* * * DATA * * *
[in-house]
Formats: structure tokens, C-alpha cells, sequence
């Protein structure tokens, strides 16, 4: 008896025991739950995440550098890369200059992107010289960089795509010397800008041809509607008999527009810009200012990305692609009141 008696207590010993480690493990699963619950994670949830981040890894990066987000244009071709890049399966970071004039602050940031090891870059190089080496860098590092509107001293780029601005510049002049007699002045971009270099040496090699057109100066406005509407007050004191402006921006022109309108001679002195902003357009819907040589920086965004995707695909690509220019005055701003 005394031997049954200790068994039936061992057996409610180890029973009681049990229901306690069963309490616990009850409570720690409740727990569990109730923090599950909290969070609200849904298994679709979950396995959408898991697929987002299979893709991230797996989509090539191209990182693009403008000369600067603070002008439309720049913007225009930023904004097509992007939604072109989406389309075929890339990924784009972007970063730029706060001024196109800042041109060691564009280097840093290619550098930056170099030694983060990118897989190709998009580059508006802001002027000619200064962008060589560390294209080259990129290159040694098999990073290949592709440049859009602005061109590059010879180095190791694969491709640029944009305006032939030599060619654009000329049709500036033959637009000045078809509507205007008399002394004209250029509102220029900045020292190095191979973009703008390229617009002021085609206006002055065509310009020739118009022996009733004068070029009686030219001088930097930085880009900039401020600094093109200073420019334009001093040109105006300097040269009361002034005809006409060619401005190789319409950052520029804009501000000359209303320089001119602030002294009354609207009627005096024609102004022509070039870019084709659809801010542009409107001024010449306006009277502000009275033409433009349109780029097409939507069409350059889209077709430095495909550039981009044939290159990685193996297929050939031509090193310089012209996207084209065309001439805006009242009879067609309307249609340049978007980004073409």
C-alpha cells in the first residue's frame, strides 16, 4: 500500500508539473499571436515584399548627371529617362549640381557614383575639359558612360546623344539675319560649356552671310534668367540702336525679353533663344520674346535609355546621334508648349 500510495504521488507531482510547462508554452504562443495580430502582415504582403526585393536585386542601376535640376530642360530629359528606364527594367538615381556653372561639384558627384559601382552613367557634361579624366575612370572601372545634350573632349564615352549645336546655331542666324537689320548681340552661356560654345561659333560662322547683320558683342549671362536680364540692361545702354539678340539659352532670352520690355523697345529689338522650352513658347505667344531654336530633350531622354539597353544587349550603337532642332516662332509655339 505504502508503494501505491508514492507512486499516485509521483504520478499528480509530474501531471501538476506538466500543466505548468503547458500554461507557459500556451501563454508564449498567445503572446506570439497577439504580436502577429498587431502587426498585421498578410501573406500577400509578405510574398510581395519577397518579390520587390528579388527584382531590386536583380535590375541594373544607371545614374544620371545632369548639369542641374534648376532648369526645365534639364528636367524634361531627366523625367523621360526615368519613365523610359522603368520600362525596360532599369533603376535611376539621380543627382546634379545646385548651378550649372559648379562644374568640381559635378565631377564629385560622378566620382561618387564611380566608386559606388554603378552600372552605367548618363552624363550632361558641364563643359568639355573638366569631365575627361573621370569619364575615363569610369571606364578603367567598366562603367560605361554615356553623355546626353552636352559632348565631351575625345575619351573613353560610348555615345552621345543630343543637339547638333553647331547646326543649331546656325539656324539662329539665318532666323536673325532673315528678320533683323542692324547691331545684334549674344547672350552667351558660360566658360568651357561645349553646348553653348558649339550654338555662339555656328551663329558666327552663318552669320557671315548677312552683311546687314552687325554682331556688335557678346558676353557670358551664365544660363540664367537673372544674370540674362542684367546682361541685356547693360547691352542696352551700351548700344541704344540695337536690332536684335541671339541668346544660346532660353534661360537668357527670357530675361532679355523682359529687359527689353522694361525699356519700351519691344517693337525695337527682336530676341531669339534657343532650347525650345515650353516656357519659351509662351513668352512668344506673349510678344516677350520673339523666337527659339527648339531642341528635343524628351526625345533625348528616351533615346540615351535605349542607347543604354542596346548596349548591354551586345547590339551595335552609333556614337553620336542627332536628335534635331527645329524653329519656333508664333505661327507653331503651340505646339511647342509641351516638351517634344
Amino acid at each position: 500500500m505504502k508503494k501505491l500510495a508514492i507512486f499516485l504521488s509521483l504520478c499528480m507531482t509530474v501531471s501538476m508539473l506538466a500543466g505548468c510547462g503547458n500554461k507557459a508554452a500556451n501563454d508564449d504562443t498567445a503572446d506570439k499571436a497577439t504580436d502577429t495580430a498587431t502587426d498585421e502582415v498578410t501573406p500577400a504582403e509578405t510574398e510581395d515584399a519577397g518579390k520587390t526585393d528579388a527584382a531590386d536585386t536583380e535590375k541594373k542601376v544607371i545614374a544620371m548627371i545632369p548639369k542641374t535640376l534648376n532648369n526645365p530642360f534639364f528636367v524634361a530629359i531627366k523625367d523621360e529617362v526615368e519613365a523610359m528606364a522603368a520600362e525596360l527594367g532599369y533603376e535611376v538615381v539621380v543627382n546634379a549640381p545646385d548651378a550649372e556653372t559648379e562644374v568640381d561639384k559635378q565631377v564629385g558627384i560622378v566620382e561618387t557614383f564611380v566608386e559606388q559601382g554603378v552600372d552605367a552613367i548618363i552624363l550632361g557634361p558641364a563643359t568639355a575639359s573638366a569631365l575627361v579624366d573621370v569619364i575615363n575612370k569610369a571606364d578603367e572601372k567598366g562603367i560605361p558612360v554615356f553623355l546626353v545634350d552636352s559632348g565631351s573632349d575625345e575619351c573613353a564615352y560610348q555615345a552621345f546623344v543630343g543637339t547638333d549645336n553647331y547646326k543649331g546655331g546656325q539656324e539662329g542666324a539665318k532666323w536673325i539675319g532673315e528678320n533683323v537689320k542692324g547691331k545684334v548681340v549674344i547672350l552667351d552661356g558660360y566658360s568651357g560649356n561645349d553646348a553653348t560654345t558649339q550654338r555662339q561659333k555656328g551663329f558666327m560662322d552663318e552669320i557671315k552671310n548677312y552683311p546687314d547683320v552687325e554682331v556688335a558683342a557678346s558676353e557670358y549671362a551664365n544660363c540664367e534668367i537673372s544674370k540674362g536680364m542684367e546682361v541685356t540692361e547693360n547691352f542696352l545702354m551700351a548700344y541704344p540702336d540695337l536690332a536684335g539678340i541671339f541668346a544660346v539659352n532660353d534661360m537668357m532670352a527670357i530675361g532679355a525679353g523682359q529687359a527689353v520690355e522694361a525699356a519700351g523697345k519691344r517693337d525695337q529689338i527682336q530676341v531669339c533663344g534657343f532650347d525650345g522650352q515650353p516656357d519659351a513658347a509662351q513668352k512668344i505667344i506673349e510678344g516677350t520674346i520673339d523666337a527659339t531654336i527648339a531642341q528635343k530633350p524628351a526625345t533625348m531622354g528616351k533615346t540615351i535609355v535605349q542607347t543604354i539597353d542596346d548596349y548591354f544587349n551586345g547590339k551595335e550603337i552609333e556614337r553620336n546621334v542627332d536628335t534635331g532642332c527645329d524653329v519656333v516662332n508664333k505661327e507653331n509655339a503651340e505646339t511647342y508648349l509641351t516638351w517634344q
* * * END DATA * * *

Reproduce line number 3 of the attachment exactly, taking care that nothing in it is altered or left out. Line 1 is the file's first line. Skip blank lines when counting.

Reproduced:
């Protein structure tokens, strides 16, 4: 008896025991739950995440550098890369200059992107010289960089795509010397800008041809509607008999527009810009200012990305692609009141 008696207590010993480690493990699963619950994670949830981040890894990066987000244009071709890049399966970071004039602050940031090891870059190089080496860098590092509107001293780029601005510049002049007699002045971009270099040496090699057109100066406005509407007050004191402006921006022109309108001679002195902003357009819907040589920086965004995707695909690509220019005055701003 005394031997049954200790068994039936061992057996409610180890029973009681049990229901306690069963309490616990009850409570720690409740727990569990109730923090599950909290969070609200849904298994679709979950396995959408898991697929987002299979893709991230797996989509090539191209990182693009403008000369600067603070002008439309720049913007225009930023904004097509992007939604072109989406389309075929890339990924784009972007970063730029706060001024196109800042041109060691564009280097840093290619550098930056170099030694983060990118897989190709998009580059508006802001002027000619200064962008060589560390294209080259990129290159040694098999990073290949592709440049859009602005061109590059010879180095190791694969491709640029944009305006032939030599060619654009000329049709500036033959637009000045078809509507205007008399002394004209250029509102220029900045020292190095191979973009703008390229617009002021085609206006002055065509310009020739118009022996009733004068070029009686030219001088930097930085880009900039401020600094093109200073420019334009001093040109105006300097040269009361002034005809006409060619401005190789319409950052520029804009501000000359209303320089001119602030002294009354609207009627005096024609102004022509070039870019084709659809801010542009409107001024010449306006009277502000009275033409433009349109780029097409939507069409350059889209077709430095495909550039981009044939290159990685193996297929050939031509090193310089012209996207084209065309001439805006009242009879067609309307249609340049978007980004073409």